Yoga SVG (virgin योग, IAST: yoga) – a concept in Indian culture, in a broad sense meaning a set of different spiritual, mental and physical practices developed in different directions of Hinduism and Buddhism and aimed at managing the mental and physiological functions of the body in order to achieve an individual’s sublime spiritual and mental state. In a narrower sense, yoga is one of the six orthodox schools (darshan) of Hindu philosophy.
The main areas of yoga are raja Yoga SVG, karma yoga, jnana yoga, bhakti yoga and hatha yoga. In the context of Hindu philosophy, yoga refers to the system of raja yoga set out in Patanjali’s Yoga Sutras, which is closely linked to the fundamental principles of sanctions. Yoga is discussed in various writings of Hinduism, such as the Vedas, the Upanishads, Bhagavadgita, Hatha Yoga Radipica, Shiva Samhita and Tantra. The ultimate goal of yoga can be quite different: from improving physical health to achieving moksha. Outside India, the term “yoga” is often associated only with hatha yoga and its asanas – physical exercises that do not reflect the spiritual and spiritual aspects of yoga. Whoever studies and practices yoga is called yoga or yoga.
In 2016, UNESCO, noting the significant impact on many aspects of Indian society in the fields of health, medicine, education and the arts, included yoga in a representative list of the intangible cultural heritage of humanity.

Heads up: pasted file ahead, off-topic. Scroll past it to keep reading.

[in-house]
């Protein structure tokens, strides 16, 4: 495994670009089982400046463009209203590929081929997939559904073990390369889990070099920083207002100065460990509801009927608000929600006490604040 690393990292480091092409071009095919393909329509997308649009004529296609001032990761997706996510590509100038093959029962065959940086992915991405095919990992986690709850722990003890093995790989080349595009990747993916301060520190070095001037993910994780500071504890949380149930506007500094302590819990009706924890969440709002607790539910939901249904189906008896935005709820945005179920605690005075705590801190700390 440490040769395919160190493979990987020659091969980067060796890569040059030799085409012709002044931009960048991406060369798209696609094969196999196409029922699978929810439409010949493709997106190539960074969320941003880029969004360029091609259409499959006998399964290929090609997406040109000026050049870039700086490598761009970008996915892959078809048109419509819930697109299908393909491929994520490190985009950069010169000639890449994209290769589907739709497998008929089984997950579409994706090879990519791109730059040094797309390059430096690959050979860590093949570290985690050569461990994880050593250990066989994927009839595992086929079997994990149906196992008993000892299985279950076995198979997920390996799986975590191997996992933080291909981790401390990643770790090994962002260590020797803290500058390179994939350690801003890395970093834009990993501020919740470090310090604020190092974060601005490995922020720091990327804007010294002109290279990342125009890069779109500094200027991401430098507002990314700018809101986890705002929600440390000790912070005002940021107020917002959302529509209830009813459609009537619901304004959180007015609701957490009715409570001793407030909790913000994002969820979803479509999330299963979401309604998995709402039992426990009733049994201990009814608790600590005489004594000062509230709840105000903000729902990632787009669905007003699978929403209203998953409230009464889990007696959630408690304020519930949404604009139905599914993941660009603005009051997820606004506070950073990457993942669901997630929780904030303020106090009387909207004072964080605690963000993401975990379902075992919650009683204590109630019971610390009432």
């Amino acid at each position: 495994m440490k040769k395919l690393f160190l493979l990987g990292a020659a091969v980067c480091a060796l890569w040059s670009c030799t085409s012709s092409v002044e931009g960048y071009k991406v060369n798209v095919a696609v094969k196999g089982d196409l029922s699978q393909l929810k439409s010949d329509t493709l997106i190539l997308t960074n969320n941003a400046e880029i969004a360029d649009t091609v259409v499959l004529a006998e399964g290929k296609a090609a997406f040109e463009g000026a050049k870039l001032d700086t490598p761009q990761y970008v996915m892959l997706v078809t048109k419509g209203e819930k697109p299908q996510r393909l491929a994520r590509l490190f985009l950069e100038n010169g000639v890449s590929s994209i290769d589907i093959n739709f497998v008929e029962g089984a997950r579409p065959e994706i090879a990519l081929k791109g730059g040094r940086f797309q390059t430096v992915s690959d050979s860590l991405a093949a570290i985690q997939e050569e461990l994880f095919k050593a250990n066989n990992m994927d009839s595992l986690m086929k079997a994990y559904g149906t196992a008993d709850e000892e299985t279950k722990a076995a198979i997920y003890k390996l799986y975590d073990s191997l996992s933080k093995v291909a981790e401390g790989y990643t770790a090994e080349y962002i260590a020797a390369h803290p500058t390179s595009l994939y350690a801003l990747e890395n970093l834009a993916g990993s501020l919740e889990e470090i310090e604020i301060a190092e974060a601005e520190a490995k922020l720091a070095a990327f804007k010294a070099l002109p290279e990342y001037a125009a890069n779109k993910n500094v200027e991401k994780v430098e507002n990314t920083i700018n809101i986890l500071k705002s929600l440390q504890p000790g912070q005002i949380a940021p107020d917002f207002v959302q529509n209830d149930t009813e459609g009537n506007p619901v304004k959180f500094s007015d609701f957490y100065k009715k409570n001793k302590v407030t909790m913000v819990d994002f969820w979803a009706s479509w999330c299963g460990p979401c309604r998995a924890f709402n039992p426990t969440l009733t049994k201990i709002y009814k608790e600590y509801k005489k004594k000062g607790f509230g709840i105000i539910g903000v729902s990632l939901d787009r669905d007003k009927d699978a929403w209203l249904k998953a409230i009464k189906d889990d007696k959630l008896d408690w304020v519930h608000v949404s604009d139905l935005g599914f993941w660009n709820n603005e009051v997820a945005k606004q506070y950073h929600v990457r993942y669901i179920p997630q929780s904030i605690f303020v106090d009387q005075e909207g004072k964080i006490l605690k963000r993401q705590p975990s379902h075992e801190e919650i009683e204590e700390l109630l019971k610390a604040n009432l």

Yoga SVG History
The history of Yoga SVG goes back to ancient times. Several seals, found in the valley of the Indus River and belonging to the period of the Indian civilization (3300-1700 BC), depict figures in meditative or yogic poses. These archeological findings indicate the possibility that the population of Harappa civilization practiced an ancient form of yoga or a related ritual. It is believed that yoga evolved from the ascetic practices (tapas) of the Vedic religion, which are mentioned in the early commentaries to the Vedas-Brahmanakh (dating from the 10th to 6th centuries BC). In Brahman, in particular, in “Shatapatha Brahman”, there are ideas of unity of mind, body and soul with the Absolute.
The main source, which reflects the development of the concept of yoga, are the so-called “middle” Upanishads (dated VI century BC), “Mahabharata” and “Bhagavad-gita”, as well as “Yoga-sutra” Patanjali (II century BC). In “Yoga Sutras” yoga was first described as one of the schools (“darshan”) of Hindu philosophy. This early school of yoga retrospectively became famous under the retro name of raja yoga in order to distinguish it from other, later schools.